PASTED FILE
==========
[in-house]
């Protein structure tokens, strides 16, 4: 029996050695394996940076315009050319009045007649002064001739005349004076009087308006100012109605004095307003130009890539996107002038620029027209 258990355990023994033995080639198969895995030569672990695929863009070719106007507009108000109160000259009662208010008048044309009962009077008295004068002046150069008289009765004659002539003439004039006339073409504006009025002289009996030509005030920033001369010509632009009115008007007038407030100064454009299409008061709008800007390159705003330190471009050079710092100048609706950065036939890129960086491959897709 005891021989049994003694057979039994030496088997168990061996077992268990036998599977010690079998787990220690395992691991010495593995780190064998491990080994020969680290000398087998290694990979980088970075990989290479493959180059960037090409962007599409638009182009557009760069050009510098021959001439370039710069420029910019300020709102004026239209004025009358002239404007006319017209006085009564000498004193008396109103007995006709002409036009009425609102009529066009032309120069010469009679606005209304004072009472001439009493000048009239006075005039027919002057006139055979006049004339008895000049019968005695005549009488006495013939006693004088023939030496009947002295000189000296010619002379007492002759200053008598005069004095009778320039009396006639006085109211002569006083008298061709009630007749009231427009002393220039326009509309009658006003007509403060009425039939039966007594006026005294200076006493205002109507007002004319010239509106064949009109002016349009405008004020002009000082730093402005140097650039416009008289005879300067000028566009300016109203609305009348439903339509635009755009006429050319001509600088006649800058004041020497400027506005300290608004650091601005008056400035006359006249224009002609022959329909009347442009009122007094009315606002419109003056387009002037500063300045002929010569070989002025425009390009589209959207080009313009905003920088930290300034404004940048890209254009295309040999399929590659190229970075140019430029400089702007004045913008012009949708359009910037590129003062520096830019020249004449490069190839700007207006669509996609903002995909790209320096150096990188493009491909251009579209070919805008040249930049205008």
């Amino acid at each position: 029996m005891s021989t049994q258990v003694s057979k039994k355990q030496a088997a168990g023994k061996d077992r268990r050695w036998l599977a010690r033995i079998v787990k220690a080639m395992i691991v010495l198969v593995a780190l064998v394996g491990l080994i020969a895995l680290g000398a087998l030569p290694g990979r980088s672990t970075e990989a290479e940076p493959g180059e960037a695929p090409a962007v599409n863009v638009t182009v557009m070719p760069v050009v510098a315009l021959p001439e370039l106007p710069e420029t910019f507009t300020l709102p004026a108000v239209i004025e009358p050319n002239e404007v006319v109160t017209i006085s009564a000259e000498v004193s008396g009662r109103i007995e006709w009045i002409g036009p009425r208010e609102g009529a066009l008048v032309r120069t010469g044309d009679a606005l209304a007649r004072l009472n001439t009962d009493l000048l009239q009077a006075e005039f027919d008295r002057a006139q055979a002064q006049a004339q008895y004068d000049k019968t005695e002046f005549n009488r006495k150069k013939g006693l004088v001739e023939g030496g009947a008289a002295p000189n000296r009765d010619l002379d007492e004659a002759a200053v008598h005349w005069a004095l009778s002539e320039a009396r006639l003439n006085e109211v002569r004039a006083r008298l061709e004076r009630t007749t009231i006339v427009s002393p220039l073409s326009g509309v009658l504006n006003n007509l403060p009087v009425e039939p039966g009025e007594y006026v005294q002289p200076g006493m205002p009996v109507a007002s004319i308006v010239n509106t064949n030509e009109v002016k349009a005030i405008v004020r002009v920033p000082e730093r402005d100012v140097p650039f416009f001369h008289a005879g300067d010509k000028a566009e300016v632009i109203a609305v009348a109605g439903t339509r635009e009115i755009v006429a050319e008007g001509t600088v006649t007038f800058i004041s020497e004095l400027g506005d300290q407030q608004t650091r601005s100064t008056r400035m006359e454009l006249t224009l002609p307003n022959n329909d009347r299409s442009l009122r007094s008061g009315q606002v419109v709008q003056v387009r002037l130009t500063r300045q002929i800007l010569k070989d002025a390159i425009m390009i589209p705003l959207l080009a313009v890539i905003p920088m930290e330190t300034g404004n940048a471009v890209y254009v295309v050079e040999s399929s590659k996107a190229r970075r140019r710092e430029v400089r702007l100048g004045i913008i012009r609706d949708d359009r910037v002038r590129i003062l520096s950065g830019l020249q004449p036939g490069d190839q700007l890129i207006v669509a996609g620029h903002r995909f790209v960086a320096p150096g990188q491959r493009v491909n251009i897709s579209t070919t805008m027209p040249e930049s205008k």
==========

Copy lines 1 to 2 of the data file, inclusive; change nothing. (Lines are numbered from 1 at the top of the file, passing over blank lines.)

[in-house]
């Protein structure tokens, strides 16, 4: 029996050695394996940076315009050319009045007649002064001739005349004076009087308006100012109605004095307003130009890539996107002038620029027209 258990355990023994033995080639198969895995030569672990695929863009070719106007507009108000109160000259009662208010008048044309009962009077008295004068002046150069008289009765004659002539003439004039006339073409504006009025002289009996030509005030920033001369010509632009009115008007007038407030100064454009299409008061709008800007390159705003330190471009050079710092100048609706950065036939890129960086491959897709 005891021989049994003694057979039994030496088997168990061996077992268990036998599977010690079998787990220690395992691991010495593995780190064998491990080994020969680290000398087998290694990979980088970075990989290479493959180059960037090409962007599409638009182009557009760069050009510098021959001439370039710069420029910019300020709102004026239209004025009358002239404007006319017209006085009564000498004193008396109103007995006709002409036009009425609102009529066009032309120069010469009679606005209304004072009472001439009493000048009239006075005039027919002057006139055979006049004339008895000049019968005695005549009488006495013939006693004088023939030496009947002295000189000296010619002379007492002759200053008598005069004095009778320039009396006639006085109211002569006083008298061709009630007749009231427009002393220039326009509309009658006003007509403060009425039939039966007594006026005294200076006493205002109507007002004319010239509106064949009109002016349009405008004020002009000082730093402005140097650039416009008289005879300067000028566009300016109203609305009348439903339509635009755009006429050319001509600088006649800058004041020497400027506005300290608004650091601005008056400035006359006249224009002609022959329909009347442009009122007094009315606002419109003056387009002037500063300045002929010569070989002025425009390009589209959207080009313009905003920088930290300034404004940048890209254009295309040999399929590659190229970075140019430029400089702007004045913008012009949708359009910037590129003062520096830019020249004449490069190839700007207006669509996609903002995909790209320096150096990188493009491909251009579209070919805008040249930049205008």